You don’t need a 26.2 bumper sticker to consider yourself a runner. Knowing how to start a new running routine is the first step.

By Southern Living Editors
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Runners often have a love-hate relationship with their running routine. The idea of lacing up and hitting the open road can feel daunting, especially when your alarm is blaring and the sun is barely up. But it’s not the groggy first foot on the ground that gets a runner out of bed; it’s the therapeutic rhythm that builds as strides sync with favorite tunes and thoughts drift away as quickly as the miles pass by; it’s the runner’s high that gets the endorphins flowing and sets the tone for the day, regardless of what your agenda has in store.

While the healing quality of running is something beneficial any time, it’s felt more essential lately than ever before. The rapid spread of novel coronavirus has shuttered everyday gym routines, and sheltering in place has stirred a sense of anxiety in homes across the nation. Running is a great way to keep healthy movement in our lives when we need it most, and starting a running routine doesn’t have to be as hard as you might think.

If you’ve been away from the road for a bit or have never considered yourself a runner, don’t let your nerves keep you from a new challenge. Here’s a few things for beginners to consider before hopping on the treadmill or hitting the streets (at a safe social distance, of course).

How to Get Started on a Running Plan

Before you tie up your shorts, look at your schedule. Carve out time in your routine for running, and plan to stick to it. All you need is about 30 minutes three to five times a week to reap the benefits.

Plan to work your way up instead of overexerting yourself. Going too far too fast is the easiest way to injure yourself. Start with small goals and consider a run-walk-run approach while you build up stamina and strength. For the first few weeks, focus more on how long you run than how far you run. Start with 20 minutes a day, and slowly increase your time each day as you can.

If you want to commit to a specific race distance or guided running plan, consider this Couch-to-5k Plan for Beginners for a calendar you can follow.

The Equipment You Need

While it’s true that all you really need is a pair of running shoes to get started, it’s important to keep in mind that your shoes are the only protection between you and the pavement. The quality and fit of your shoes are critical, so head to your local running store and invest in a shoe that works with your stride.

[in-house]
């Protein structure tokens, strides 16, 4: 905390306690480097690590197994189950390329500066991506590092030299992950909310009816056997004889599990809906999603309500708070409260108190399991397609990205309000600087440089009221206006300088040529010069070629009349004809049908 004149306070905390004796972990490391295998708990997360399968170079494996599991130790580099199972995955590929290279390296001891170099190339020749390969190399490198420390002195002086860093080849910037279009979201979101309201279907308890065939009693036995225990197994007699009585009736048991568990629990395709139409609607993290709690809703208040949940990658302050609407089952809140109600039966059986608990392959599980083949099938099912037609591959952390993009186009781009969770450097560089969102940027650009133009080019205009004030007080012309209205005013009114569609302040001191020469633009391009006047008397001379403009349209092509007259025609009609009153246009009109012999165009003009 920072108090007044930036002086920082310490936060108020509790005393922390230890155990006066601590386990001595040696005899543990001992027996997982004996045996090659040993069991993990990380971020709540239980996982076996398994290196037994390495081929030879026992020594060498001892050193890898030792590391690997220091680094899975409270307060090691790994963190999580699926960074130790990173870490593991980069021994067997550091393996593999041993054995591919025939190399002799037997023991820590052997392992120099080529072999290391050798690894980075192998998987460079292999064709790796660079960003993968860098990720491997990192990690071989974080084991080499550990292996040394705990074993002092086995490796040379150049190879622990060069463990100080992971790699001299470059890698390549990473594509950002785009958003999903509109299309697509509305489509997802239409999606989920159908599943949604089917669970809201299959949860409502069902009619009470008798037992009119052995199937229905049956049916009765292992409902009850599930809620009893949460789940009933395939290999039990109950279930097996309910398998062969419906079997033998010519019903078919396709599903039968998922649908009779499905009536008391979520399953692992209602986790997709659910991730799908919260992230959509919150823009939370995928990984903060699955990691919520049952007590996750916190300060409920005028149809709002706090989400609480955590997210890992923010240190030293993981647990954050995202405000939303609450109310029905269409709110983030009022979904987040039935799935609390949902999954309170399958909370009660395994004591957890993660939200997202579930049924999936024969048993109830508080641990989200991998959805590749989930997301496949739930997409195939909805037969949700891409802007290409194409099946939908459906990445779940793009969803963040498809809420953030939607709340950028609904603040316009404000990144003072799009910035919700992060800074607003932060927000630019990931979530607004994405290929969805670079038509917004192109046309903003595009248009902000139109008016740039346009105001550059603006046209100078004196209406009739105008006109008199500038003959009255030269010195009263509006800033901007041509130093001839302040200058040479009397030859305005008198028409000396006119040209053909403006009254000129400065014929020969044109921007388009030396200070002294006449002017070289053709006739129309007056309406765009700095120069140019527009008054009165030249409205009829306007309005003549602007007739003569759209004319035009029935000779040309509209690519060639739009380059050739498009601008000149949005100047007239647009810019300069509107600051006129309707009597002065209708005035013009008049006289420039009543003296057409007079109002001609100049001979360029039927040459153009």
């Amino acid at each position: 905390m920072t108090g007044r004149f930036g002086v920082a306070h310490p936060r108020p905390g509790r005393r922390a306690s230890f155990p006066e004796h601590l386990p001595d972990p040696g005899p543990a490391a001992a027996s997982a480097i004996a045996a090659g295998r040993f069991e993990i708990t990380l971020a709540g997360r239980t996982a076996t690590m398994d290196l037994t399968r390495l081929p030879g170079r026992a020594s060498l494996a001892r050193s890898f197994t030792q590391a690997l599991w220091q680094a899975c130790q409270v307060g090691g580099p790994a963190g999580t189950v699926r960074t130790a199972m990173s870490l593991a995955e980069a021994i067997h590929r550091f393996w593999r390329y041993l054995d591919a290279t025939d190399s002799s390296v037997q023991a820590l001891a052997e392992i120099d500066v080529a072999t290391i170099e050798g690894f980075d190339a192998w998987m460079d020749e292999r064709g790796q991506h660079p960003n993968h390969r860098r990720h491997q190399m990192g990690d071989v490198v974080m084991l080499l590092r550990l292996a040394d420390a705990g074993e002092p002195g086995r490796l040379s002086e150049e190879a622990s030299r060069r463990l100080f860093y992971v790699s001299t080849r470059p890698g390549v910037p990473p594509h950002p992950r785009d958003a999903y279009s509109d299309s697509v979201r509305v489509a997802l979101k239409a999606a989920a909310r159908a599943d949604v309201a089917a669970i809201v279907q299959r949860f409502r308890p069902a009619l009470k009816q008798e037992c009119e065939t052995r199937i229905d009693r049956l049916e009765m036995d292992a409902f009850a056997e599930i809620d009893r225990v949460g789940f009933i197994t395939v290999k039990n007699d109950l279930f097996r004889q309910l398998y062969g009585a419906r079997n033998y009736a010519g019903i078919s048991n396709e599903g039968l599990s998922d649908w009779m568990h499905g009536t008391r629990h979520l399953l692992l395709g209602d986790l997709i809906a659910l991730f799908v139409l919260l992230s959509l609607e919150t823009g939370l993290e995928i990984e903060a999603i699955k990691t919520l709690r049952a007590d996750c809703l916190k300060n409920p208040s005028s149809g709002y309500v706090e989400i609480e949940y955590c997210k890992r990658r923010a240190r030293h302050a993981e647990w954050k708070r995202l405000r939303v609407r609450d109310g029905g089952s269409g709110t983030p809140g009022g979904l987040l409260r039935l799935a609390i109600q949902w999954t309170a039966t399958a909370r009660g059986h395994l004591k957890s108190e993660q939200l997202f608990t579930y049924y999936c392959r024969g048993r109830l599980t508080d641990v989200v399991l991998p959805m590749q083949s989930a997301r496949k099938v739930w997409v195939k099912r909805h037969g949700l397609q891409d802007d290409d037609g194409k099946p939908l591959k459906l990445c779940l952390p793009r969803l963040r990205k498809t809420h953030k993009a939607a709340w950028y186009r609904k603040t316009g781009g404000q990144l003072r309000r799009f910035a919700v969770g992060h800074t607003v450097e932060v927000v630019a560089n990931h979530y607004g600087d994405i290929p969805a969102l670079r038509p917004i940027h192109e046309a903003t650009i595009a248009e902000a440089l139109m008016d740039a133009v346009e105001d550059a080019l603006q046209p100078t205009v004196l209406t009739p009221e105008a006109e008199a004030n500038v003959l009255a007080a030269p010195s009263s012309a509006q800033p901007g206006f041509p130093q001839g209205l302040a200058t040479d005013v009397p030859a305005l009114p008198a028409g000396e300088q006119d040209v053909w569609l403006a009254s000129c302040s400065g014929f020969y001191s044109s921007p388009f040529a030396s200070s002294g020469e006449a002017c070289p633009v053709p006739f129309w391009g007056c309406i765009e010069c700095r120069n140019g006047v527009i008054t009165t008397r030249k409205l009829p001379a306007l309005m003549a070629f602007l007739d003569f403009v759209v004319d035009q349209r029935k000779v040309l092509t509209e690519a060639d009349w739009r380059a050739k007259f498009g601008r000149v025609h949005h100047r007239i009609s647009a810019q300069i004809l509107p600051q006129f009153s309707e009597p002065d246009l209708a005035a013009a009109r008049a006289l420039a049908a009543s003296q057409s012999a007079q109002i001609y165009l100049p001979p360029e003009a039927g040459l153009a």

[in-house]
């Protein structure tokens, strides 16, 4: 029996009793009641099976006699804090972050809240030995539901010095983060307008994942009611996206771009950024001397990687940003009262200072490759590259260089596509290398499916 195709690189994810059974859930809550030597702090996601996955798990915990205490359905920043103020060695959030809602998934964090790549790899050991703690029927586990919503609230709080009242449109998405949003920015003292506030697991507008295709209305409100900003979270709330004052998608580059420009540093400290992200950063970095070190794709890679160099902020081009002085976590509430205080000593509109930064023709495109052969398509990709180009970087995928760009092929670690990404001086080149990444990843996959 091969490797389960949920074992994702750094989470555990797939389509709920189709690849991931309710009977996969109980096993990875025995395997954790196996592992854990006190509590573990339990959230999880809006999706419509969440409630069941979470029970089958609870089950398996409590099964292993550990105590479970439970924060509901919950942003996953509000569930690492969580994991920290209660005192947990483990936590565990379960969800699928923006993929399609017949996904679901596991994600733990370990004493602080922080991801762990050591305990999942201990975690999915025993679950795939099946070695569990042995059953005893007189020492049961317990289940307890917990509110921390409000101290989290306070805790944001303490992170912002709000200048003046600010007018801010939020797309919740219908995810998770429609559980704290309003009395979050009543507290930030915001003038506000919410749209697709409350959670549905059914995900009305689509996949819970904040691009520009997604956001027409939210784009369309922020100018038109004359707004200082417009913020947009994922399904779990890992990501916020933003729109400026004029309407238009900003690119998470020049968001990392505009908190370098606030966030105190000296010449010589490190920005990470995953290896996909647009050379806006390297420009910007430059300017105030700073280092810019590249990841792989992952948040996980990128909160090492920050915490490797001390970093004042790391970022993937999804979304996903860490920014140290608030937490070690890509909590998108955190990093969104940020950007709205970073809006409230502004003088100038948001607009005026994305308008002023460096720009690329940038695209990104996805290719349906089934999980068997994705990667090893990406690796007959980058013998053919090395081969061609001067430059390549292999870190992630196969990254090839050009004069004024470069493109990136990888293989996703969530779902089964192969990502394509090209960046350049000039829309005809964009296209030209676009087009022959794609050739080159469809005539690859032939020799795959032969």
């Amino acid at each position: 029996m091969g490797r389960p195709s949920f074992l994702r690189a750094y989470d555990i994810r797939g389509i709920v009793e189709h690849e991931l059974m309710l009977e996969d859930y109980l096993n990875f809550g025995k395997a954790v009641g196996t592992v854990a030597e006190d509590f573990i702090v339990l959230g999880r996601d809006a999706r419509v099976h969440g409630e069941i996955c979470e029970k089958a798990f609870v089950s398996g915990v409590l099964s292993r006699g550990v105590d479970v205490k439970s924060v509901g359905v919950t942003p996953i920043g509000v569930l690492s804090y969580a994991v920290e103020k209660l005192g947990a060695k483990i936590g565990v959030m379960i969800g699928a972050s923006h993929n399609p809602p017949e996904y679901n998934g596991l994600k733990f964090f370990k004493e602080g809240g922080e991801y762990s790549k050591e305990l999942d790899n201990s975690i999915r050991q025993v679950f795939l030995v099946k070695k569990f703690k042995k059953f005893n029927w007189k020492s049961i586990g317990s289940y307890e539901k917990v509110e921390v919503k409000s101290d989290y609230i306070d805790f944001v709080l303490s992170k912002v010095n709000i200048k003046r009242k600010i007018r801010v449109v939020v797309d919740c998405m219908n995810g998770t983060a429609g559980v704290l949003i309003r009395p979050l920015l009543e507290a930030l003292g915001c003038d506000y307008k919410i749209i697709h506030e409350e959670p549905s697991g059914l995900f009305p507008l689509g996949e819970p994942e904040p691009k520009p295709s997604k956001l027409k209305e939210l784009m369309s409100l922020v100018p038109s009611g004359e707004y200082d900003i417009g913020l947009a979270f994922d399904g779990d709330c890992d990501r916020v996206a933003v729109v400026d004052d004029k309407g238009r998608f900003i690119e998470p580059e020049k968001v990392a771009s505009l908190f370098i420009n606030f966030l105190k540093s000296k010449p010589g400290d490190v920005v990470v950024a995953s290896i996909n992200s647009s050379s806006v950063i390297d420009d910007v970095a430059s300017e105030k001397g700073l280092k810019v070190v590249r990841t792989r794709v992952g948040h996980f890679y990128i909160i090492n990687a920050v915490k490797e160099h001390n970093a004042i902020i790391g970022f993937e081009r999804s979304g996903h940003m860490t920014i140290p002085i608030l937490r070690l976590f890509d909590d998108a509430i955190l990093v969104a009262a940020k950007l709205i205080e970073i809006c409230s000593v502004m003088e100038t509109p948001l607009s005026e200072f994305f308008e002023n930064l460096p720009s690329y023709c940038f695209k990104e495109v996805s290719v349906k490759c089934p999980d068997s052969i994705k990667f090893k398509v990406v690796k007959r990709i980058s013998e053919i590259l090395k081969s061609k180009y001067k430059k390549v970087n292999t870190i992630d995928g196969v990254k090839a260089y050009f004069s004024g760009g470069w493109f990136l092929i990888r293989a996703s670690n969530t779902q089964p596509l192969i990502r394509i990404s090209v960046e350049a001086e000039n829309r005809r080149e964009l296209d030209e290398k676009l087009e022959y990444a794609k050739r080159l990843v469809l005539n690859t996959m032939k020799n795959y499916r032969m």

Quality sportswear, like a sports bra and seasonal running shorts or leggings, that will keep you dry and comfortable is essential as well. The last thing you want mid-run is an ill-fitting undergarment distracting you from your goal.

Tech-savvy accessories can keep things fresh and help you track your goals too. From Bluetooth headphones for your favorite playlist to running apps and pedometers, running tools can get you in the groove or help you gamify your stats.

Running Inside vs. Running Outside

When comparing sidewalks to treadmills it often comes down to personal preference. There is no right or wrong way to run, but there are pros and cons to both.

Since there’s no belt to bring your foot back underneath you, running outside requires a bit more of a workload on your glutes, Pamela Geisel, M.S., C.S.C.S., a certified strength and conditioning specialist told Shape. Outdoor running has also proven to provide a significantly greater energy boost than treadmill work.

Treadmill running is more forgiving on you joints since a cushioned belt is easier on impact than cement or pavement. Plus, setting the treadmill to a 1% incline is proven to offset any differences in difficulty between indoor and outdoor running.

Easy Training Tips for New Runners

  1. Find a running buddy. During coronavirus social distancing, this may look a little different than normal, but that doesn’t mean you can’t have a support system. Go for runs with a family member you’re sheltering in place with or text a friend running schedule reminders and chat about your accomplishments over the phone. After the coronavirus outbreak, consider starting a small running group to keep things going.
  2. Write down your goal. Jot your reason for running down on a sticky note or journal. Take a peek to remind yourself why you started on days that your motivation is running low.
  3. Don’t forget to stretch. Stretching before and after your running will not only help you avoid injury, but it will help lessen any soreness that could hold you back from running again tomorrow. Stretch and give you self a quick rubdown with a form roller for the best results.
  4. Your Body Needs Recovery Time Too. Don’t overexert yourself. As you put new demands on your body, be sure you stick to the rest days in your schedule to avoid overuse injuries or burnout.